Emotional Honeybees Honeybees have become the first invertebrates to exhibit pessimism, a benchmark cognitive trait supposedly limited to “higher” animals. Bateson and Wright tested their bees with a type of experiment designed to show whether animals are, like humans, capable of experiencing cognitive states in which ambiguous information is interpreted in negative fashion. Researchers must first train them to associate one stimulus — a sound, a shape, or for honeybees, a smell — with a positive reward, and a second with a punishment. Bateson and Wright trained their honeybees to associate one scent with a sugary reward and another scent with bitterness. Then they shook half their beehives, mimicking a predator attack. Afterwards, shaken bees still responded to the sugary scent, but were more reluctant than their unshaken brethren to investigate the in-between smell. Further analysis of the shaken bees’ brains found altered levels of dopamine, serotonin and octopamine, three neurotransmitters implicated in depression. In short, the bees acted like they felt pessimistic, and their brains looked like it, too.
With a few liberating swipes of their paws, a group of research rats freed trapped labmates and raised anew the possibility that empathy isn’t unique to humans and a few extra-smart animals, but is widespread in the animal world. Though more studies are needed on the rats’ motivations, it’s at least plausible they demonstrated “empathically motivated pro-social behavior.” People would generally call that helpfulness, or even kindness. “Rats help other rats in distress. That means it’s a biological inheritance,” said neurobiologist Peggy Mason of the University of Chicago. “That’s the biological program we have.” In a study published Dec. 7 in Science, Mason and University of Chicago psychologists Jean Decety and Inbal Ben-Ami Bartal describe their rat empathy-testing apparatus: An enclosure into which pairs of rats were placed, with one roaming free and the other restrained inside a plastic tube. It could only be opened from the outside, which is exactly what the free rats did — again and again and again, seemingly in response to their trapped companions’ distress. Once rats learned to free their trapped and agitated partners, they did so almost immediately in trial after trial. The behavior was clearly deliberate. When the restrainer was empty, rats ignored it. When stuffed rats were restrained, the rats ignored them. “It’s compelling evidence that it’s the distress of the trapped cagemate motivating this helping behavior,” said Mason. “It is a huge leap up to use emotional contagion to actually do something, to actually help another individual.”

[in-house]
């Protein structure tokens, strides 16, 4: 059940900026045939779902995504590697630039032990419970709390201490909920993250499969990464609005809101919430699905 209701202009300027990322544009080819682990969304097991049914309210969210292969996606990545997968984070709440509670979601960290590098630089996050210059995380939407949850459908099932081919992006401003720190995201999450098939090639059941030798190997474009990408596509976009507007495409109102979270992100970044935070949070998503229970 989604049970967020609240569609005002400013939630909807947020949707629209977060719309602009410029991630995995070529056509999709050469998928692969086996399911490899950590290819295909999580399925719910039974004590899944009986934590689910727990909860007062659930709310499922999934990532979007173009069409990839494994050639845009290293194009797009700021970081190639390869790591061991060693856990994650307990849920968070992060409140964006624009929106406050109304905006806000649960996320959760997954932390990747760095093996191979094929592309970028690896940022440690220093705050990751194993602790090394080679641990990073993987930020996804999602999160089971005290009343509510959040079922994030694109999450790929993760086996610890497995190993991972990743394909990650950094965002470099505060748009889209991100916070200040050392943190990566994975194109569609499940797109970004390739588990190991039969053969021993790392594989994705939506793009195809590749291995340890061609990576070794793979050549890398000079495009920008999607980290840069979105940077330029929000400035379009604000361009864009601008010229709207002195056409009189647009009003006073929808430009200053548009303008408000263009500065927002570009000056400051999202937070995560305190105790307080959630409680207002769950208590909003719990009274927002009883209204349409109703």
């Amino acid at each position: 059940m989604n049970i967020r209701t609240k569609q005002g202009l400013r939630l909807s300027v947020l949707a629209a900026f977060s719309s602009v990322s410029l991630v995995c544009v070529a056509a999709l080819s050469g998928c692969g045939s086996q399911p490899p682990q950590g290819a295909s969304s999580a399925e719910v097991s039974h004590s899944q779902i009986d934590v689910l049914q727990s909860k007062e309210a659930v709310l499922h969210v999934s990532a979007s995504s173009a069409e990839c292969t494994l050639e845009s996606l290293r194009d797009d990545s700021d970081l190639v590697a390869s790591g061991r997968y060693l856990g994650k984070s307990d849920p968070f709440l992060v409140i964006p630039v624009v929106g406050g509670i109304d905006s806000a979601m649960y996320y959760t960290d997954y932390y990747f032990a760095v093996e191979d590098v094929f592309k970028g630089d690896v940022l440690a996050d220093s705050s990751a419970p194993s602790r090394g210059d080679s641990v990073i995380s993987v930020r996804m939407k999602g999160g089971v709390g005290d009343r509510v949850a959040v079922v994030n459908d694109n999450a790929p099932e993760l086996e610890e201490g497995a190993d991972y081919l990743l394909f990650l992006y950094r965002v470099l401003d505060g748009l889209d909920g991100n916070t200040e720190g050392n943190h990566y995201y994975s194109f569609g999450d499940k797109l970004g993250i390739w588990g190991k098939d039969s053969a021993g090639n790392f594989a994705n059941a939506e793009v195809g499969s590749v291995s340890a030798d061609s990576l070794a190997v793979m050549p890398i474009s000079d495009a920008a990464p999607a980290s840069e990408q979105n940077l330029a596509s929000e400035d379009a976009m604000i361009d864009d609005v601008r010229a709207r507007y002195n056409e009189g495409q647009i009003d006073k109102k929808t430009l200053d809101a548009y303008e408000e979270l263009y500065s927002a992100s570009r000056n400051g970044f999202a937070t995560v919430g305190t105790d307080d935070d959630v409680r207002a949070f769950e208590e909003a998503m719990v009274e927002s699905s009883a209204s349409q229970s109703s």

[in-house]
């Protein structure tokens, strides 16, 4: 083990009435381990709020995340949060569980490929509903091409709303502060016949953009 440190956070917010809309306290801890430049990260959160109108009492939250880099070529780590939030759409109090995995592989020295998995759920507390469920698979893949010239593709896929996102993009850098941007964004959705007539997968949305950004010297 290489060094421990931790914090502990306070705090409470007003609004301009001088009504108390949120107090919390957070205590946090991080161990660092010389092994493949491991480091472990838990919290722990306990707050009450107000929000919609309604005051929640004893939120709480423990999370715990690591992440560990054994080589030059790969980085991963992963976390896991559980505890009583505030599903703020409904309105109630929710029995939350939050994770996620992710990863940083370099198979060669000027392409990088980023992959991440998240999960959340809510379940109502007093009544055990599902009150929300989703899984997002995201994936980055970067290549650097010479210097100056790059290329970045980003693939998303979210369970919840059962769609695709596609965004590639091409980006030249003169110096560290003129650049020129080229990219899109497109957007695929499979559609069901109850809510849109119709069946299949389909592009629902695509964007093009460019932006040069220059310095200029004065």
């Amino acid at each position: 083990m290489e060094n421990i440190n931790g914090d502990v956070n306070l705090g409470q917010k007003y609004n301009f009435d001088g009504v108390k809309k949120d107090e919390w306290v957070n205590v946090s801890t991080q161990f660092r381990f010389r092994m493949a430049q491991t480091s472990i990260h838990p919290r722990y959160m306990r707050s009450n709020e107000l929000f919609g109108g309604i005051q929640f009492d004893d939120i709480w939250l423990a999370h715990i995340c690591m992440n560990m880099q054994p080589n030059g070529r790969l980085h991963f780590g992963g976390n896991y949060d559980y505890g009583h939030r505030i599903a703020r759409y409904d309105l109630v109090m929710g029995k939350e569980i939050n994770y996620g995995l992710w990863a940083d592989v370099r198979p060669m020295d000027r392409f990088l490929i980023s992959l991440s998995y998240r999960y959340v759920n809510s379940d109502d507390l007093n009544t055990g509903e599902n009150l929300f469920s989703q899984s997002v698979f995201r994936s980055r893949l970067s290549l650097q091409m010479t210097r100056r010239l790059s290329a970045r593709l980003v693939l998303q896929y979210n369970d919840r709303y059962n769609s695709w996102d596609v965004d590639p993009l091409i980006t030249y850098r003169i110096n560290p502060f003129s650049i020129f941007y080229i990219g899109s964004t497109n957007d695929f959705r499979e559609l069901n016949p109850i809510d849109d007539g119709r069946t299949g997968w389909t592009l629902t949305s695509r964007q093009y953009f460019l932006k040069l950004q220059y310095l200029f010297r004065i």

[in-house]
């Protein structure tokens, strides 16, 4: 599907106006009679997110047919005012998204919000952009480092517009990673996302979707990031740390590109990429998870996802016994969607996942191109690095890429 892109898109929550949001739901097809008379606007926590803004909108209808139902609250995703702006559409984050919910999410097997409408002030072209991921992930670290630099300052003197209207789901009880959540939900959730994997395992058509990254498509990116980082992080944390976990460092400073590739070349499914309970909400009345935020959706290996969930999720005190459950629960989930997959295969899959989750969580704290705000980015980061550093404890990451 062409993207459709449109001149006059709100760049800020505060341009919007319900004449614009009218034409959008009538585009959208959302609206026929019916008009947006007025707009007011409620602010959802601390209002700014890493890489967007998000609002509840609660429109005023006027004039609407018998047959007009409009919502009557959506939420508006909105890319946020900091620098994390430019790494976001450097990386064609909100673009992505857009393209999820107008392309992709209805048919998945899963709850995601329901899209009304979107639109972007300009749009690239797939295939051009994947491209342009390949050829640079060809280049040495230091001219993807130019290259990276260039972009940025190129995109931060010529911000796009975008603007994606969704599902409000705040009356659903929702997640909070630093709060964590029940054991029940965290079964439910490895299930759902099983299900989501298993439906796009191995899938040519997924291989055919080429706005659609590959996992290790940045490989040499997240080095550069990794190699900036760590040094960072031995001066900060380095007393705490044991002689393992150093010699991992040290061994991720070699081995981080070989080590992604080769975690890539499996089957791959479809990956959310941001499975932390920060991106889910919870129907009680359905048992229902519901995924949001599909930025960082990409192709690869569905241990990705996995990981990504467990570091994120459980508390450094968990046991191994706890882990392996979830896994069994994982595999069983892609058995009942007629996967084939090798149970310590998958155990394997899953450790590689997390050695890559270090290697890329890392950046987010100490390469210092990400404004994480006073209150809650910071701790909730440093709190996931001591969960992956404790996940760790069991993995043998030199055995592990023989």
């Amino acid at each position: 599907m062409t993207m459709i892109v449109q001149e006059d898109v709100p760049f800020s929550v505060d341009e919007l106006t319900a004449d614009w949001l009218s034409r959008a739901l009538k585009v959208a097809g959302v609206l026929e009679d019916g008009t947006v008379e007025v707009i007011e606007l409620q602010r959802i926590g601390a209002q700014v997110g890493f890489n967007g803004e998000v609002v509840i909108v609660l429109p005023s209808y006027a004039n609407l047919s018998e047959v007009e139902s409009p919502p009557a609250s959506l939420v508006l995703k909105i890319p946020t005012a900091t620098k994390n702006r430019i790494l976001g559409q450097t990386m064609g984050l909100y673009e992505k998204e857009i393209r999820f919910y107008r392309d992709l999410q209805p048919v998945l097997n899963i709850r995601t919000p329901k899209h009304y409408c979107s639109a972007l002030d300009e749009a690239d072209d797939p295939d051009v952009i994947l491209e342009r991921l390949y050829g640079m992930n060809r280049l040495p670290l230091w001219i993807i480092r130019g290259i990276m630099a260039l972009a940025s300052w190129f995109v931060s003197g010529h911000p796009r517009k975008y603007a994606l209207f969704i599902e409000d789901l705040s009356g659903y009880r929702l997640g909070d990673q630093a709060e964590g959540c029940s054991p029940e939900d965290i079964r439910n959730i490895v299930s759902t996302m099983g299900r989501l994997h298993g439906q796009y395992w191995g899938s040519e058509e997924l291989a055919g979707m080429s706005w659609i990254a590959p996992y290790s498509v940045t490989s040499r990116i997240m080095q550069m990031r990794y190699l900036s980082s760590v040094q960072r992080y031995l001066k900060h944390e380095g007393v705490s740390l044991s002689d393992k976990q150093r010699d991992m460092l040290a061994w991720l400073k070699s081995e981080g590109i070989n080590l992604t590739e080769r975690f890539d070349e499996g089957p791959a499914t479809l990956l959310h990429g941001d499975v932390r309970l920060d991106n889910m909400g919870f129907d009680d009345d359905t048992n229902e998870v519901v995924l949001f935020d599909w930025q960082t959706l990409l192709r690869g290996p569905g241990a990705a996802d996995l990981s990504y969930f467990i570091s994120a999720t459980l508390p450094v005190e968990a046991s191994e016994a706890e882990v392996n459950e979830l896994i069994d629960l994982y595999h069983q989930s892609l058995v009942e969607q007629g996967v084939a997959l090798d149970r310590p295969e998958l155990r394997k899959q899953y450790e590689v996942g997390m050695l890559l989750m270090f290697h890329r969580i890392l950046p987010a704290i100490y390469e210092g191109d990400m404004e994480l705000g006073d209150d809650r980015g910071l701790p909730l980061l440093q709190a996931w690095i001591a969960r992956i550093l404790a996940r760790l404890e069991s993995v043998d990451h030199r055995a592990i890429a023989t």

April 2012 | Animal Magic | Eureka | THE TIMES | 30
Breakthrough in neuroscience could allow troops to use mind control WORDS: Ian Sample ILLUSTRATIONS: Tommings
oldiers could have their minds plugged directly into weapons systems, undergo brain scans during recruitment and take courses of neural stimulation to boost their learning, if the armed forces embrace the latest developments in neuroscience to hone the performance of their troops. These scenarios are described in a report into the military and law enforcement uses of neuroscience, published on Tuesday, which also highlights a raft of legal and ethical concerns that innovations in the field may bring. The report by the Royal Society, the UK’s national academy of science, says that while the rapid advance of neuroscience is expected to benefit society and improve treatments for brain disease and mental illness, it also has substantial security applications that should be carefully analysed. “Neuroscience will have more of an impact in the future,” said Rod Flower, chair of the report’s working group. “People can see a lot of possibilities, but so far very few have made their way through to actual use. “All leaps forward start out this way. You have a groundswell of ideas and suddenly you get a step change.” The report calls for a fresh effort to educate neuroscientists about such uses of the work early in their careers. Some techniques used widely in neuroscience are on the brink of being adopted by the military to improve the training of soldiers, pilots and other personnel. A growing body of research suggests that passing weak electrical signals through the skull, using transcranial direct current stimulation (tDCS), can improve people’s